“The ARIEL4 data add to the growing scientific understanding about the clinical utilization of Rubraca compared to chemotherapy, including platinum-based chemotherapy, for women diagnosed with BRCA mutation-positive advanced ovarian cancer,” said Patrick J. Mahaffy, President and CEO of Clovis Oncology. “We remain committed to expanding treatment options for patients living with cancer and are pleased to share these data with physicians and their patients to help improve outcomes for women with ovarian cancer.”
According to the American Cancer Society, an estimated more than 21,000 women will be diagnosed with ovarian cancer in the United States and there will be an estimated nearly 14,000 deaths from ovarian cancer in 2021, and according to GLOBOCAN in 2020, an estimated 66,000 women in Europe are diagnosed each year with ovarian cancer, and ovarian cancer is among those cancers with the highest rate of deaths. According to the American Cancer Society, more than 75% of women are diagnosed with ovarian cancer at an advanced stage, and patients who are diagnosed with advanced ovarian cancer have a 70-95% chance of recurrence according to the Ovarian Cancer Research Alliance.
About Rubraca (rucaparib)
Rucaparib is an oral, small molecule inhibitor of PARP1, PARP2 and PARP3 being developed in multiple tumor types, including ovarian and metastatic castration-resistant prostate cancers, as monotherapy, and in combination with other anti-cancer agents. Exploratory studies in other tumor types are also underway.
Rubraca Ovarian Cancer U.S. FDA Approved Indications
Rubraca is indicated for the maintenance treatment of adult women with recurrent epithelial ovarian, fallopian tube, or primary peritoneal cancer who are in a complete or partial response to platinum-based chemotherapy.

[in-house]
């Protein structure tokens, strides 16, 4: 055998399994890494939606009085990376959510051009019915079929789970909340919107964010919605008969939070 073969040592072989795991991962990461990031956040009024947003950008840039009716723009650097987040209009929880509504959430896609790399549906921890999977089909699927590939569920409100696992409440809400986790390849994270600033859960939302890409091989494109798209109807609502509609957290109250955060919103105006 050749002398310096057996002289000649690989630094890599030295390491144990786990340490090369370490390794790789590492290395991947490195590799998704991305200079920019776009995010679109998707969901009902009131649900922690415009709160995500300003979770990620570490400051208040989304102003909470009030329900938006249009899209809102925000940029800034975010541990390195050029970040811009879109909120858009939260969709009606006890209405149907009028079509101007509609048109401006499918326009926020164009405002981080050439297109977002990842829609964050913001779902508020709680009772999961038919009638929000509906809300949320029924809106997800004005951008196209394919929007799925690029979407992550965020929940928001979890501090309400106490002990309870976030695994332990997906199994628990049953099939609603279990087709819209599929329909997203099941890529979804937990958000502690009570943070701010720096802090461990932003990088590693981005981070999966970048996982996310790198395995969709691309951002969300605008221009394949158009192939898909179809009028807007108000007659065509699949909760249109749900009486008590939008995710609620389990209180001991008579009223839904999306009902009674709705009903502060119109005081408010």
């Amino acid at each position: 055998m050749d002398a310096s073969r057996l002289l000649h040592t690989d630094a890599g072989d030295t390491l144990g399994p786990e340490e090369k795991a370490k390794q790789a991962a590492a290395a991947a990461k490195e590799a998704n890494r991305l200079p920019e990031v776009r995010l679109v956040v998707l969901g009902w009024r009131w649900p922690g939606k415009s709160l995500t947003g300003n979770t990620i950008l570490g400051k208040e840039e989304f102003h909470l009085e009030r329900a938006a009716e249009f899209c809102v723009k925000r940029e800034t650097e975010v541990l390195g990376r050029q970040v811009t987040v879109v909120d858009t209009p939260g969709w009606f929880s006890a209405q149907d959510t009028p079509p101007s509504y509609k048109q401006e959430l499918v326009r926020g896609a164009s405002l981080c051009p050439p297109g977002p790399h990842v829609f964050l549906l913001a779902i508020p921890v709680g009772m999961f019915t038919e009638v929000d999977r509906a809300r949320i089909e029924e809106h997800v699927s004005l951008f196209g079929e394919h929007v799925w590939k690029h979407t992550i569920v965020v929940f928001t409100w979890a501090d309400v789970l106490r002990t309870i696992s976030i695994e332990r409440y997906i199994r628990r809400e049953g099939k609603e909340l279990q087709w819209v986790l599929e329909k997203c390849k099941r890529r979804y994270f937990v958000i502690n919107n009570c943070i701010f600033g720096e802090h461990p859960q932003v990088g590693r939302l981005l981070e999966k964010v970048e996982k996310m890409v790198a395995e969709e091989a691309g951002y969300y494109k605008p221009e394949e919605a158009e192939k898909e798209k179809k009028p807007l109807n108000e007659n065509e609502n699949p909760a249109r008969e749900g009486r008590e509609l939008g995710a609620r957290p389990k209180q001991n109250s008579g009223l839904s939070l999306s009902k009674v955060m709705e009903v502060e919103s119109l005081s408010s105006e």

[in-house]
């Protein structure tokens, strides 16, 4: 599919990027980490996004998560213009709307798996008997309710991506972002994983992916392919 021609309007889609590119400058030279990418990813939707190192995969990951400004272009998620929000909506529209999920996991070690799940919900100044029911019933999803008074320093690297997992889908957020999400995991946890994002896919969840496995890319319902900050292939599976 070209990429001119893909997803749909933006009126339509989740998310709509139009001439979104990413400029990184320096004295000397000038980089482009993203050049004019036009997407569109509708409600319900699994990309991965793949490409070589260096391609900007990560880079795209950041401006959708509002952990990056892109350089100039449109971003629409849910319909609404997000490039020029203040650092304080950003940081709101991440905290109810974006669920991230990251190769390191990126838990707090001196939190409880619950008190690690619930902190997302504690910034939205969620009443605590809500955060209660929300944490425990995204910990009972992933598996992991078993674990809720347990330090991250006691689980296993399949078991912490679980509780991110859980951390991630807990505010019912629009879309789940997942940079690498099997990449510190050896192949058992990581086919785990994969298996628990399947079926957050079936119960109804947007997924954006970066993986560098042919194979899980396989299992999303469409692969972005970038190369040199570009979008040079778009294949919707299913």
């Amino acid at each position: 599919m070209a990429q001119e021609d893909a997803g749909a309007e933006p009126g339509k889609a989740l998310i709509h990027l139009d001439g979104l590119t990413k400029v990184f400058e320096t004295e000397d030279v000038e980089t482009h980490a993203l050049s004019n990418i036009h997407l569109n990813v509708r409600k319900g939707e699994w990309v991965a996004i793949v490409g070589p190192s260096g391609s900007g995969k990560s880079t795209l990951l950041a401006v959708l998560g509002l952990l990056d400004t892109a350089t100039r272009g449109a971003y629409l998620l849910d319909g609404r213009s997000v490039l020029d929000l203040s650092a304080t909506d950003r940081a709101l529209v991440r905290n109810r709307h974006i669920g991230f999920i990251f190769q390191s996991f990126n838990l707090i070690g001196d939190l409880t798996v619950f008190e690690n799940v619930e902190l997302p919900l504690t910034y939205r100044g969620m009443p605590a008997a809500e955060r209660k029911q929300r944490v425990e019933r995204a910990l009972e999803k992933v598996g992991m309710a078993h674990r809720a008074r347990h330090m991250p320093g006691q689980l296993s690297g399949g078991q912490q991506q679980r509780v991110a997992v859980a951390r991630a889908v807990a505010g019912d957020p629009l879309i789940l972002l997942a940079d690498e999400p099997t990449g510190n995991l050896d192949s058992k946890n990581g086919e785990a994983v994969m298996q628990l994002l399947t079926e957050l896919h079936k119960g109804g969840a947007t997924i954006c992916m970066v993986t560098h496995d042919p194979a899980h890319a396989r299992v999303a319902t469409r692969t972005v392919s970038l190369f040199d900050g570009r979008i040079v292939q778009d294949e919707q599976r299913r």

Rubraca is indicated for the treatment of adult women with a deleterious BRCA mutation (germline and/or somatic)-associated epithelial ovarian, fallopian tube, or primary peritoneal cancer who have been treated with two or more chemotherapies. Select patients for therapy based on an FDA-approved companion diagnostic for Rubraca.
Select Important Safety Information
Myelodysplastic Syndrome (MDS)/Acute Myeloid Leukemia (AML) have occurred in patients treated with Rubraca, and are potentially fatal adverse reactions. In 1146 treated patients, MDS/AML occurred in 20 patients (1.7%), including those in long term follow-up. Of these, 8 occurred during treatment or during the 28 day safety follow-up (0.7%). The duration of Rubraca treatment prior to the diagnosis of MDS/AML ranged from 1 month to approximately 53 months. The cases were typical of secondary MDS/cancer therapy-related AML; in all cases, patients had received previous platinum-containing regimens and/or other DNA damaging agents.
Do not start Rubraca until patients have recovered from hematological toxicity caused by previous chemotherapy (≤ Grade 1). Monitor complete blood counts for cytopenia at baseline and monthly thereafter for clinically significant changes during treatment. For prolonged hematological toxicities (> 4 weeks), interrupt Rubraca or reduce dose and monitor blood counts weekly until recovery. If the levels have not recovered to Grade 1 or less after 4 weeks or if MDS/AML is suspected, refer the patient to a hematologist for further investigations, including bone marrow analysis and blood sample for cytogenetics. If MDS/AML is confirmed, discontinue Rubraca.